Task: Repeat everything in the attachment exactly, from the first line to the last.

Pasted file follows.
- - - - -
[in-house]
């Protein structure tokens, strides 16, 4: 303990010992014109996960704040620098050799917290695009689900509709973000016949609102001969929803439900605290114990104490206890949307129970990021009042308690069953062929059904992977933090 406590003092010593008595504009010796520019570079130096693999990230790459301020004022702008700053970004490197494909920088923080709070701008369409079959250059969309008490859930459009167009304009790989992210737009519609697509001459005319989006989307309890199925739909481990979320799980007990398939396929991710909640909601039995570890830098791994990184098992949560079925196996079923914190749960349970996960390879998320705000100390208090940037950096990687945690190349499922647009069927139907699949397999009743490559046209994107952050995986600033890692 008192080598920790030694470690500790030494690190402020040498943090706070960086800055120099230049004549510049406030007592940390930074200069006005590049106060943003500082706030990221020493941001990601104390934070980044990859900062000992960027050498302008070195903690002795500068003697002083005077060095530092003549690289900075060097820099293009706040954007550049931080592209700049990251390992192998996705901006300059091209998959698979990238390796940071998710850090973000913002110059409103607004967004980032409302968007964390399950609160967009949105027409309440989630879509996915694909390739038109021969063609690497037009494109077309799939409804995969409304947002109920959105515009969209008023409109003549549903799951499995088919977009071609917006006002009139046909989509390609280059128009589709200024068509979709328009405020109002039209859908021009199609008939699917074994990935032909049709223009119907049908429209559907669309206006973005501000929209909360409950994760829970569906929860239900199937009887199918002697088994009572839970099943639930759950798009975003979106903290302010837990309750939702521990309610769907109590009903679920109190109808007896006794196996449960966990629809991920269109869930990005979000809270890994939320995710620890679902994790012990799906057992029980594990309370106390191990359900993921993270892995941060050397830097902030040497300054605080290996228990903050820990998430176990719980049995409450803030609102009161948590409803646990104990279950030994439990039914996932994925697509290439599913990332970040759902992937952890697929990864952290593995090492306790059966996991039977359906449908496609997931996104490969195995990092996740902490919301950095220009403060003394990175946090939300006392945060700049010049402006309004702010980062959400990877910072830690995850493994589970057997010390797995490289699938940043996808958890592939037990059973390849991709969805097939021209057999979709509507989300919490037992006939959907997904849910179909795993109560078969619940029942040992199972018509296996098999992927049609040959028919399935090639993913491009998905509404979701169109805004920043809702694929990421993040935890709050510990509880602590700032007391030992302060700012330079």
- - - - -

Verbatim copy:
[in-house]
């Protein structure tokens, strides 16, 4: 303990010992014109996960704040620098050799917290695009689900509709973000016949609102001969929803439900605290114990104490206890949307129970990021009042308690069953062929059904992977933090 406590003092010593008595504009010796520019570079130096693999990230790459301020004022702008700053970004490197494909920088923080709070701008369409079959250059969309008490859930459009167009304009790989992210737009519609697509001459005319989006989307309890199925739909481990979320799980007990398939396929991710909640909601039995570890830098791994990184098992949560079925196996079923914190749960349970996960390879998320705000100390208090940037950096990687945690190349499922647009069927139907699949397999009743490559046209994107952050995986600033890692 008192080598920790030694470690500790030494690190402020040498943090706070960086800055120099230049004549510049406030007592940390930074200069006005590049106060943003500082706030990221020493941001990601104390934070980044990859900062000992960027050498302008070195903690002795500068003697002083005077060095530092003549690289900075060097820099293009706040954007550049931080592209700049990251390992192998996705901006300059091209998959698979990238390796940071998710850090973000913002110059409103607004967004980032409302968007964390399950609160967009949105027409309440989630879509996915694909390739038109021969063609690497037009494109077309799939409804995969409304947002109920959105515009969209008023409109003549549903799951499995088919977009071609917006006002009139046909989509390609280059128009589709200024068509979709328009405020109002039209859908021009199609008939699917074994990935032909049709223009119907049908429209559907669309206006973005501000929209909360409950994760829970569906929860239900199937009887199918002697088994009572839970099943639930759950798009975003979106903290302010837990309750939702521990309610769907109590009903679920109190109808007896006794196996449960966990629809991920269109869930990005979000809270890994939320995710620890679902994790012990799906057992029980594990309370106390191990359900993921993270892995941060050397830097902030040497300054605080290996228990903050820990998430176990719980049995409450803030609102009161948590409803646990104990279950030994439990039914996932994925697509290439599913990332970040759902992937952890697929990864952290593995090492306790059966996991039977359906449908496609997931996104490969195995990092996740902490919301950095220009403060003394990175946090939300006392945060700049010049402006309004702010980062959400990877910072830690995850493994589970057997010390797995490289699938940043996808958890592939037990059973390849991709969805097939021209057999979709509507989300919490037992006939959907997904849910179909795993109560078969619940029942040992199972018509296996098999992927049609040959028919399935090639993913491009998905509404979701169109805004920043809702694929990421993040935890709050510990509880602590700032007391030992302060700012330079």